The krewe de Columbi-Ya-Ya’s annual Mardi Gras parade features many floats and organizations. Many of them throw beads at spectators.

Jessica Houston of GoodVibeWraps hand-crafts crystal and copper jewelry. Her wares were on display at the City Roots Mardi Gras Festival.

The king (Bentz Kirby) and queen (Kassy Alia) as this year’s Mardi Gras parade rolled down Rosewood Drive on Saturday.

Soldiers from Fort Jackson played lively jazz music as they marched in the Mardi Gras parade.

Artist and shaman Sankofa Gordon of Aiken, S.C. was one of several artists selling their wares at the Mardi Gras festival at City Roots. Gordon hand-crafts dream catchers, headresses, copper jewelry, and other items.

Fat Tuesday came early in Columbia this year, when the city’s annual Mardi Gras celebration began Saturday at City Roots Farm and lasted late into the evening.

The Krewe de Columbi-Ya-Ya group is responsible for Columbia’s main Mardi Gras events each year. A “krewe” is a private social club that puts on parades and balls throughout the carnival season, with the proceeds of the events usually donated to charity. Krewe de Columbi-Ya-Ya is Columbia’s first official krewe, and they are “committed to keeping the party growing!”

Although Mardi Gras was on Feb. 13, the krewe decided to hold their celebration on the Saturday before.  The event began with the Lagniappe 5k, a race that welcomes runners, walkers and dogs.  Some participants dressed up in the spirit of the day in glittering green, purple, gold tutus, T-shirts and masks.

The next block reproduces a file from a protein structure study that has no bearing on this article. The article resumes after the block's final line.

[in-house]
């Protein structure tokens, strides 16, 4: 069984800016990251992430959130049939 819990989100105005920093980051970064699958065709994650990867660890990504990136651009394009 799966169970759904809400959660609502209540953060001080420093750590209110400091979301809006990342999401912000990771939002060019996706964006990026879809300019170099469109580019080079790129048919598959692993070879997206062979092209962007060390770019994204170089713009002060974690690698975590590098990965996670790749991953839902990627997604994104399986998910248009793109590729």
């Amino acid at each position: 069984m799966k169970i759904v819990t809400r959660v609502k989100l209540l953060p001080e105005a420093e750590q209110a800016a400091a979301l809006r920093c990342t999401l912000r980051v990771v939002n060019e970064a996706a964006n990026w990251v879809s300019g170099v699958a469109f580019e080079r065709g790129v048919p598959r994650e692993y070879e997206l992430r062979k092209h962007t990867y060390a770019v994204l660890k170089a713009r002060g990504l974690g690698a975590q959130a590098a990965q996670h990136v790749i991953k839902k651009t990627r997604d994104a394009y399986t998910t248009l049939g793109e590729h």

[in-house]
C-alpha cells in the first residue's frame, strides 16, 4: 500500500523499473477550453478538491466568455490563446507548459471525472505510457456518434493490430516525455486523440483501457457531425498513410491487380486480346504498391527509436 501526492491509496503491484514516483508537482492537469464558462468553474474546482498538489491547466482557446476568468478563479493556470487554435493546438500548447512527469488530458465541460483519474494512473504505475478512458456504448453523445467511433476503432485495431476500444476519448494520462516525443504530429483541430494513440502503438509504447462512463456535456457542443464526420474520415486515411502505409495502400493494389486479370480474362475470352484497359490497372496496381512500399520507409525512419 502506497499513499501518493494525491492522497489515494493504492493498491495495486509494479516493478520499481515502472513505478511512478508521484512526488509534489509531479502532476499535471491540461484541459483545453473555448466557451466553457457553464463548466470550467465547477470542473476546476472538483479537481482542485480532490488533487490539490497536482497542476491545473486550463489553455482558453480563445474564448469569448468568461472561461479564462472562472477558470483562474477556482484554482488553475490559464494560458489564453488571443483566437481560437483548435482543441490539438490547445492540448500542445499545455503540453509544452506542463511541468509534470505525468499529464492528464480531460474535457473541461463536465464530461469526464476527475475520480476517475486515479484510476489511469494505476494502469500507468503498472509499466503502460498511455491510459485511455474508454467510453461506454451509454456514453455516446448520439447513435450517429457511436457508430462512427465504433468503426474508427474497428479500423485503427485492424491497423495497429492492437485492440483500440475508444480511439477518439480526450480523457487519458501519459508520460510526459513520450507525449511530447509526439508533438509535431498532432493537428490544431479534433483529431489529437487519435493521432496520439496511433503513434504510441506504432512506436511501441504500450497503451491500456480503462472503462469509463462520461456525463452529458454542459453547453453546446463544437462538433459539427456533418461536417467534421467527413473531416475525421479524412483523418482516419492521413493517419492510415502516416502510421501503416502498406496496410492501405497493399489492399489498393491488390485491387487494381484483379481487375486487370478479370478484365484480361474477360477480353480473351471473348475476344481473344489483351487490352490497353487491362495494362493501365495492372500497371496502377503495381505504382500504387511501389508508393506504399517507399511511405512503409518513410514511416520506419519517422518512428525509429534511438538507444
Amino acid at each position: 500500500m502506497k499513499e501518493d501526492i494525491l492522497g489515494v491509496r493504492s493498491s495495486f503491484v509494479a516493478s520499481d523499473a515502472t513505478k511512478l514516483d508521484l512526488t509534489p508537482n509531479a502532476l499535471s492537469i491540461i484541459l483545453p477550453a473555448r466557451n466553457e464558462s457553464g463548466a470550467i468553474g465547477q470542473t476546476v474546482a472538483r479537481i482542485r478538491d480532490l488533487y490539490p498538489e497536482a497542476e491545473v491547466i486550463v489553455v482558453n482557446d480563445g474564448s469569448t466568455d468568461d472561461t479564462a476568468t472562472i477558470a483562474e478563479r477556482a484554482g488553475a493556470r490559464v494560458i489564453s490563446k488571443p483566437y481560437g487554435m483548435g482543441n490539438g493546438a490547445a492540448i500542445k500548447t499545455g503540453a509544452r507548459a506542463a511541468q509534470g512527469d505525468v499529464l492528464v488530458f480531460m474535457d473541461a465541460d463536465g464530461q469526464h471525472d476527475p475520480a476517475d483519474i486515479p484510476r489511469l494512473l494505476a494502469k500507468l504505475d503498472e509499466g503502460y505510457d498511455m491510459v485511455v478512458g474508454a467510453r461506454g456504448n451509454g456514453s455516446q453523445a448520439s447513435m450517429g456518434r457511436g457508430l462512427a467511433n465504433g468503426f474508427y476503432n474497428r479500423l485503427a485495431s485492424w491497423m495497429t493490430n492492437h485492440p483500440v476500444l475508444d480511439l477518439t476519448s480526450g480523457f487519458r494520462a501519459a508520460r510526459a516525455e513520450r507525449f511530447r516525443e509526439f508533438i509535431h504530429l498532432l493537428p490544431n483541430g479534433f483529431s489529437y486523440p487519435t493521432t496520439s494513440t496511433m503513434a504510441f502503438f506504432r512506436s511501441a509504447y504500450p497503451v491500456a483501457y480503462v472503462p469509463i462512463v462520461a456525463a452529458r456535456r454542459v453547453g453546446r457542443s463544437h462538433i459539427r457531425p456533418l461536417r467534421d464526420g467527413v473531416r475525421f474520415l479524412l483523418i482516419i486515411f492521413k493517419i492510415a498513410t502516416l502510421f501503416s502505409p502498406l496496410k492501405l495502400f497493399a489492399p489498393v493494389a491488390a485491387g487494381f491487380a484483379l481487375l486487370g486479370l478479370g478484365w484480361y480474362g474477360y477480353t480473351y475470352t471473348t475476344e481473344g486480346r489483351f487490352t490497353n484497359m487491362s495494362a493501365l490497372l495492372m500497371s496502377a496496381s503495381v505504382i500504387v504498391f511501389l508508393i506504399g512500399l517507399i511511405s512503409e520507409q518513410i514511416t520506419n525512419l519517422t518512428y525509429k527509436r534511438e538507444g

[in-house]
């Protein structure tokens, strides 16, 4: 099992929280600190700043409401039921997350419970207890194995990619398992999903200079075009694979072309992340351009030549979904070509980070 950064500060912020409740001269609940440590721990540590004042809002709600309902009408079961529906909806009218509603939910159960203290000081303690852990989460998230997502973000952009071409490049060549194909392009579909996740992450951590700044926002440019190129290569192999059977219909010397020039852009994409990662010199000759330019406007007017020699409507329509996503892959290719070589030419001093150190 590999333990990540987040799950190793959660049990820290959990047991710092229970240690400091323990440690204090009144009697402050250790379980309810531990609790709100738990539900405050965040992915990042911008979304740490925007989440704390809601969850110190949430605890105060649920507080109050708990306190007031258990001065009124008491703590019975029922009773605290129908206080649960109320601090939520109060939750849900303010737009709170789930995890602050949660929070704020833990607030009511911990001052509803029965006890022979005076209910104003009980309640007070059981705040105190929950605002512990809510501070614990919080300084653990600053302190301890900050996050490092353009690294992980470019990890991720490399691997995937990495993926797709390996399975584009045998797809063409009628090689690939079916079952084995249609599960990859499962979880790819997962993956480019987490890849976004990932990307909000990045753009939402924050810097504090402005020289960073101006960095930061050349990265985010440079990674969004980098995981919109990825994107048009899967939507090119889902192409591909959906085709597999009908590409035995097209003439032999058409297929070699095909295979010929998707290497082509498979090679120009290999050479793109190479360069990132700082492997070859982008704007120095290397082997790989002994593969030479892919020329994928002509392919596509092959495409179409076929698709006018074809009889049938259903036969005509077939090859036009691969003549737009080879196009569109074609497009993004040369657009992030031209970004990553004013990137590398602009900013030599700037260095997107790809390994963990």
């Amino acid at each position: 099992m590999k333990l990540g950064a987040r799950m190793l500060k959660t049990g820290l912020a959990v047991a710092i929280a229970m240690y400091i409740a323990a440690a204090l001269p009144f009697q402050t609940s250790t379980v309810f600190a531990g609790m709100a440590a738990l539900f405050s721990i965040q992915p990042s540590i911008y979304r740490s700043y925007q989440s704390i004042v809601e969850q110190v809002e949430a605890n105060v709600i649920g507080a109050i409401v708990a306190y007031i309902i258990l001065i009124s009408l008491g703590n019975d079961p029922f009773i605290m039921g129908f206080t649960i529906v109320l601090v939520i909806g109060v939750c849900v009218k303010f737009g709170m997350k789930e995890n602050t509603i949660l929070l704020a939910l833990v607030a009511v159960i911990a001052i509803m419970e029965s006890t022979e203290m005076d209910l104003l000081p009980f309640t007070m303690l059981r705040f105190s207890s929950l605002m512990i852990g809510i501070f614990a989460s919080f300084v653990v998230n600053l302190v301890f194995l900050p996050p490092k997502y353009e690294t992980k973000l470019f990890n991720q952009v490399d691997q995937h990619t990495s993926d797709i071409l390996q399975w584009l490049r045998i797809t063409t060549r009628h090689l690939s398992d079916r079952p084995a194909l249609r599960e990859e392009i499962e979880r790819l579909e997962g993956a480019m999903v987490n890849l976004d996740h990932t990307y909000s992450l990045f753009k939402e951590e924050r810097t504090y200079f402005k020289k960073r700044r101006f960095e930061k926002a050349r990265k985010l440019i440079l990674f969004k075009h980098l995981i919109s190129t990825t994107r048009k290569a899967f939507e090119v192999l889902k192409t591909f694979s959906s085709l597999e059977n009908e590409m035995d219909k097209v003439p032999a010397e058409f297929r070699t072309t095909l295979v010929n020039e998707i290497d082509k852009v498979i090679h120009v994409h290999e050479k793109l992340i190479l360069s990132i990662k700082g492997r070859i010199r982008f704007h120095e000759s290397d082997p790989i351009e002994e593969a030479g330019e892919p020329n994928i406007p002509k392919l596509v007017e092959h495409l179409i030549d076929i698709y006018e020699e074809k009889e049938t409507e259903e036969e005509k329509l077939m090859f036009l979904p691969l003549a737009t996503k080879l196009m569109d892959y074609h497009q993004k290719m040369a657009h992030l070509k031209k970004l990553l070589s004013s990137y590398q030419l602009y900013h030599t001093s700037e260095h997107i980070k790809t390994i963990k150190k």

Next was the krewe’s Mardi Gras parade, which rolled from City Roots down to Rosewood drive.  The parade featured marching bands, musicians, and floats made by local businesses and organizations.  People and dogs dressed up in wild, flashy costumes and proceeded to throw beaded necklaces into the eager crowds gathered on the sidewalks. Members of the armed forces from Fort Jackson marched in uniform down the street, playing rowdy jazz music with trumpets, saxophones and tubas. Even a mermaid waved cheerfully from the back of a classic car.

This year’s king and queen of the parade were Bentz Kirby, a local musician, and Kassy Alia, founder of Heroes in Blue. The proceeds of the event went to Alia’s foundation, a charity that promotes positive relations between police and communities and sponsors the families of fallen officers.

Once the parade looped back around to City Roots, the festival began with a bang and lasted until 6 p.m. when party goers took the celebration to local bars and restaurants.

The festival was free entry.  It featured 17 bands, local artists, food trucks, and even a bungee jumping cage for kids.

One such artist was Sankofa Gordon, a shaman who lives in Aiken. Gordon is the owner of Sankofa’s Workshop, an art studio in Aiken where he sells his hand-crafted jewelry and decorations.

“It’s like an extension of myself,” Gordon said about his work.  The festival is especially appealing to artists like Gordon because it gives them the opportunity to display and sell their art beyond their own communities.

The krewe made it clear via social media that, rain or shine, the Mardi Gras celebrations would not be cancelled. And in spite of overcast skies and rainy weather, an impressive crowd showed up to participate in the day’s activities and “Laissez les Bons Temps Roullez, y’all!” (Let the good times roll, y’all!)

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